October 31, 2020

Furniture Makers

We Speak Furniture

Jessica’s Jewelry Box

https://www.popularwoodworking.com/article/jessicas-jewelry-box-2/

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Display all your skills building an exquisite project.


Building a small box can challenge your skills just as much as making a huge cabinet. This box, made from maple, cherry and ebony, will take your craftsmanship to a new level. You’ll learn an advanced dovetailing technique, make your own inlay, and embellish a piece with crossbanding and stringing.


That’s a lot of work to invest in a small project, but I feel that a jewelry box should be just as elegant as its contents. I made this box as a present for my daughter, Jessica, on her 21st birthday. As a family heirloom, it will probably outlast the cabinets I’ve made!


Jessica’s Jewelry Box Cut List


Overall Dimensions:  5-1/2″ H  x  14″ W  x  8-5/8″ D


Section

Part

Name

Qty.

Material

Th x W x L

Box

A

Side

2

Maple

1/2″ x 5-3/8″ x 14″

B

End

2

Maple

1/2″ x 5-3/8″ x 8-5/8″

C

Top

1

Maple

1/4″ x 8-5/8″ x 14″ (a)

D

Bottom

1

Maple

1/4″ x 8-5/8″ x 14″ (a)

E

Side lining

2

Maple

1/4″ x 4″ X 13″

F

End lining

2

Maple

1/4″ x 4″ x 7-5/8″

G

Crossbanding

Cherry

1/16″ thick (b)

H

Long edging

4

Cherry

1/16″ x 1/2″ x 14″

J

Short edging

4

Cherry

1/16″ x 1/2′ x 8-5/8″

K

Star inlay

8

Cherry

1/16″ x 1″ x 3″

L

Wide stringing

Ebony

1/8″ x 1/8″ x 13′

M

Narrow stringing

Ebony

1/16″ x 1/16″ x 26′

Tray

N

Side

2

Maple

1/4″ x 2″ x 12-3/4″

P

End

2

Maple

1/4″ x 2″ x 7-3/8″

Q

Bottom

1

Maple

1/8″ x 7-1/8″ x 12-1/2″

R

Center divider

1

Maple

1/4″ x 2-3/8″ x 12-5/8″

S

Divider

4

Maple

1/4″ x 1-11/16″ x 3-1/2″


Notes:


a) Make from 2 bookmatched pieces.


b) Crossbanding pieces are 1/2″ long, measured in the direction of the grain. Make enough for about 16 feet in total width.


Fig. A) Exploded View


Fig. B) Tray Dovetails


Fig. C) Lid and Base Dovetails


Fig. D) Tray Cross Section


Fig. E) Star Inlay


Fig. F) Star Inlay Pattern


Notes on construction 


I use an old trick: First, I glue up a hollow box, with sides, ends, top and bottom. Then I cut all the way around the box, creating a lid that’s separate from the base. Following this technique, the figure of the lid automatically matches the figure of the base, and the lid and base are exactly the same length and width.


The sides, ends, top and bottom of this box are all made from solid wood. The top and the bottom are glued all the way around the lid and base. I live in the U.K., where wood’s moisture content doesn’t change much from season to season, so this method of construction is acceptable. However, if you live in a place where indoor humidity swings widely from summer to winter, solid wood may be a risky choice. The top and bottom could crack if they are sufficiently restrained by the glue from expanding and contracting. Consider making these parts from plywood instead. You could make your own, using a subtly figured maple veneer, if you wish.


This box is embellished with ebony stringing and 1/16″ thick cherry crossbanding, edging and inlay (Fig. A). I purchased the stringing (see Sources, page 42) and cut all of the 1/16” thick cherry pieces from solid wood. Alternatively, you could buy 1/16″ thick cherry veneer (see Sources).


I made this box with an unusual kind of joint: double lap dovetails. While there are many ways to join a box, I believe dovetails are the best choice; they’ll never come apart. However, through or half-blind dovetails wouldn’t be appropriate for this design. Over time, they’d show under the crossbanding covering the box’s corners (see The Telegraphing Effect, below). Double lap dovetails avoid this problem.


Double lap dovetails require skill  to make by hand. If you haven’t had much experience cutting dovetails, I recommend that you master half-blind dovetails first. They’re easier to make than double lap dovetails, but both use similar techniques.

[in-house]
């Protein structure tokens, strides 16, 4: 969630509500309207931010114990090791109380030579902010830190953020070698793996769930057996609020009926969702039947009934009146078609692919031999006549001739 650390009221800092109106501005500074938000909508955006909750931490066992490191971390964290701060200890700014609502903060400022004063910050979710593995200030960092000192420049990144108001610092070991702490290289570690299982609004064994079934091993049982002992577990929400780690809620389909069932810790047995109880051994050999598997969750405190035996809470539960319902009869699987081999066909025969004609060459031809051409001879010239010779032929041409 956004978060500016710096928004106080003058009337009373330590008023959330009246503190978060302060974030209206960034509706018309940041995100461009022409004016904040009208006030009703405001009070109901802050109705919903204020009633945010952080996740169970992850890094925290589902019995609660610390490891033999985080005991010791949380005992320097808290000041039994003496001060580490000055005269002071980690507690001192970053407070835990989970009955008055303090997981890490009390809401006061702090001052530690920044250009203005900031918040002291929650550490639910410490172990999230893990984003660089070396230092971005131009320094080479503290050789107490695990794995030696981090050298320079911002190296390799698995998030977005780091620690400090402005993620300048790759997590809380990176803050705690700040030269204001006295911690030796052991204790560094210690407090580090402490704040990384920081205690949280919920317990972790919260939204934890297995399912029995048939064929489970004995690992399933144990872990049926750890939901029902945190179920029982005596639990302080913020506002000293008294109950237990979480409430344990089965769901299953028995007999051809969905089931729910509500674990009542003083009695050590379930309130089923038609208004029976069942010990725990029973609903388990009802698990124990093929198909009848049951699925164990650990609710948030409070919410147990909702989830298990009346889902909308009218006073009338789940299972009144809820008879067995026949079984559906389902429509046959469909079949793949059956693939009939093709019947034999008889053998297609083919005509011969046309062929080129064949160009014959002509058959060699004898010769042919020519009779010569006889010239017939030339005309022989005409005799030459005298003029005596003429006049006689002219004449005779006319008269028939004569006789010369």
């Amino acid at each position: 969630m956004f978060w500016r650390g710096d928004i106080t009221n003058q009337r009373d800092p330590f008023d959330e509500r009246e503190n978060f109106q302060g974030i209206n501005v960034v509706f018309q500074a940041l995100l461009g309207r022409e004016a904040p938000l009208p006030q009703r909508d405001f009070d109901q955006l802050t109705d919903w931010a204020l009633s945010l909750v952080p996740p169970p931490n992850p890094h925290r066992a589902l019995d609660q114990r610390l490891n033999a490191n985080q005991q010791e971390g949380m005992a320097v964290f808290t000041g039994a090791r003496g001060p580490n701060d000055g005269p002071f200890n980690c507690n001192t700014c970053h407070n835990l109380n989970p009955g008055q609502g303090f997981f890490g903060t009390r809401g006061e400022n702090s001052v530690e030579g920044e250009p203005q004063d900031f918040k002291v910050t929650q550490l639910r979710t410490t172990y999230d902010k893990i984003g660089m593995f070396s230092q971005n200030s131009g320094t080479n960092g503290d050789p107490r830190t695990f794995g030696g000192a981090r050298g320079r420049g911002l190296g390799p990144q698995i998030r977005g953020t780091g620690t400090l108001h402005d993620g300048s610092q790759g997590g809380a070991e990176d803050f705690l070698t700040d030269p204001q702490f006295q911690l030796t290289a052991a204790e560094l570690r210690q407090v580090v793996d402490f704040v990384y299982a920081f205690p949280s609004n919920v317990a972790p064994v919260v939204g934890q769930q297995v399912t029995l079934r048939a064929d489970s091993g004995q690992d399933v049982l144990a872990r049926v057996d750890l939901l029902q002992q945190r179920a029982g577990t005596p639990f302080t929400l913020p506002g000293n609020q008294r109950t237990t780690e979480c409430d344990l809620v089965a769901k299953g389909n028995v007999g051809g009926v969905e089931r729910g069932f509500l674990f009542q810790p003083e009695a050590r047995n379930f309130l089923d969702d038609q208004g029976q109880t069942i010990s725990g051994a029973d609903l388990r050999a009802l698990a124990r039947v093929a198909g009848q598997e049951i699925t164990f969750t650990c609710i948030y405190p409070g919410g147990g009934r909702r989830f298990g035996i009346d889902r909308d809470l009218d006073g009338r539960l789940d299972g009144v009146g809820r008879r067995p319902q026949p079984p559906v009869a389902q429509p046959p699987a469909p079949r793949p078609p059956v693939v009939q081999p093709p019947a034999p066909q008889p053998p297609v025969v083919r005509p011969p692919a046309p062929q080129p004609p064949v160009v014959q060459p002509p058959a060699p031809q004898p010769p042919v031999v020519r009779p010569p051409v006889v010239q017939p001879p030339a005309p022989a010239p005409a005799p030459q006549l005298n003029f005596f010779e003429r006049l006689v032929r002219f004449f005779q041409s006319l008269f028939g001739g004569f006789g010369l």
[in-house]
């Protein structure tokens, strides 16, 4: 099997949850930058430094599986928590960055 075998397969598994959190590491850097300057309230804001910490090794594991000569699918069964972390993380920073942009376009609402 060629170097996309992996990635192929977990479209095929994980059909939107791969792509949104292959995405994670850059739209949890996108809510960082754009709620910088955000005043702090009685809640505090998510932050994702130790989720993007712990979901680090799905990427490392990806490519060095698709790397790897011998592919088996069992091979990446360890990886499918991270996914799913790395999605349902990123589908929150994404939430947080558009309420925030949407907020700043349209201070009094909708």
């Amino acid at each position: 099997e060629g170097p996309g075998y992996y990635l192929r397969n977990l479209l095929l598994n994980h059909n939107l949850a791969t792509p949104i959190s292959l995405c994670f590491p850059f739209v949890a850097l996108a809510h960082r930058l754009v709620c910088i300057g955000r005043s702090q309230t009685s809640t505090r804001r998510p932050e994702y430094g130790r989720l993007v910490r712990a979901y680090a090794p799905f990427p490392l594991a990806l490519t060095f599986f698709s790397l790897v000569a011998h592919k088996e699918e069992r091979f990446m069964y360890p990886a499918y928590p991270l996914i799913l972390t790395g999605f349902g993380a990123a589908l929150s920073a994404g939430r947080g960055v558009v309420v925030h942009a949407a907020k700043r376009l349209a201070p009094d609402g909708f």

It’s possible to make double laps with a router and a dovetail jig, providing the jig can handle thin material. Basically, you’d make the sides of the box from 3/8″ thick pieces and the sides from 1/2″ thick pieces. You’d rout standard half-blind joints, then glue 1/8″ thick faces onto the side pieces.


As a completely different alternative, you could miter the box’s corners and reinforce the joints with cross-grain spline. If you were to make the box from plywood, this would be the best joint to use.


Cut the dovetails


1. Saw the box’s dovetails by hand, beginning with the end pieces.


Begin by milling the sides (A) and ends (B). Lay out the pins on the end pieces (Fig. C), then saw and chop the joints (Photo 1).


2. Remove the waste around the pins. Use a router first, then use a chisel to clean up the end grain and corners.


This procedure is just like making a half-blind drawer joint, only here you’re making the drawer front first. I use a router, equipped with a fence, to remove most of the waste, then remove the remaining waste with a chisel (Photo 2).


3. Cut a rabbet on each side piece. Stand the end piece on top of the side piece and mark around the pins.


Lay out the dovetails on the side pieces. First, scribe gauge lines 1/2″ in from the end on the pieces’ inside faces. Next, use a router table to cut 3/8″ x 1/8″ rabbets on the ends. Stand each side piece on the gauge line of the corresponding end piece and trace around the pins (Photo 3). Saw and chop out the waste (Photo 4).


4. Saw and chop the tails, then glue the sides and ends together.


Before gluing, apply finish to the inside faces of the ends and sides—just on the upper half, above the lining (E & F), plus a 1/4″ wide strip at the bottom. Finishing these areas will make it easier for you to remove dried glue after the box is assembled.


Glue the box


5. Glue on the top and bottom pieces. They’re rabbeted all the way around to fit inside the box. Use a flush-trim bit to remove the overhanging lips of these pieces.


Glue the sides and ends. Plane or sand the outside corners flush. Mill the top (C) and bottom (D)—I glue them up from two bookmatched pieces. Cut the top and bottom 1/8″ oversize in length and width, then rout rabbets all the way around both pieces. Glue the top and bottom to the box (Photo 5).


Use a router and a flush-trim bit to remove the 1/16″ overhang all the way around the top and bottom. When you’re done, all the edges of the box should be perfectly even.


Add the cross banding


6. Glue cherry crossbanding into a shallow rabbet routed into the top. Start with the corners, using tape to hold the pieces in place, then fill the spaces in between.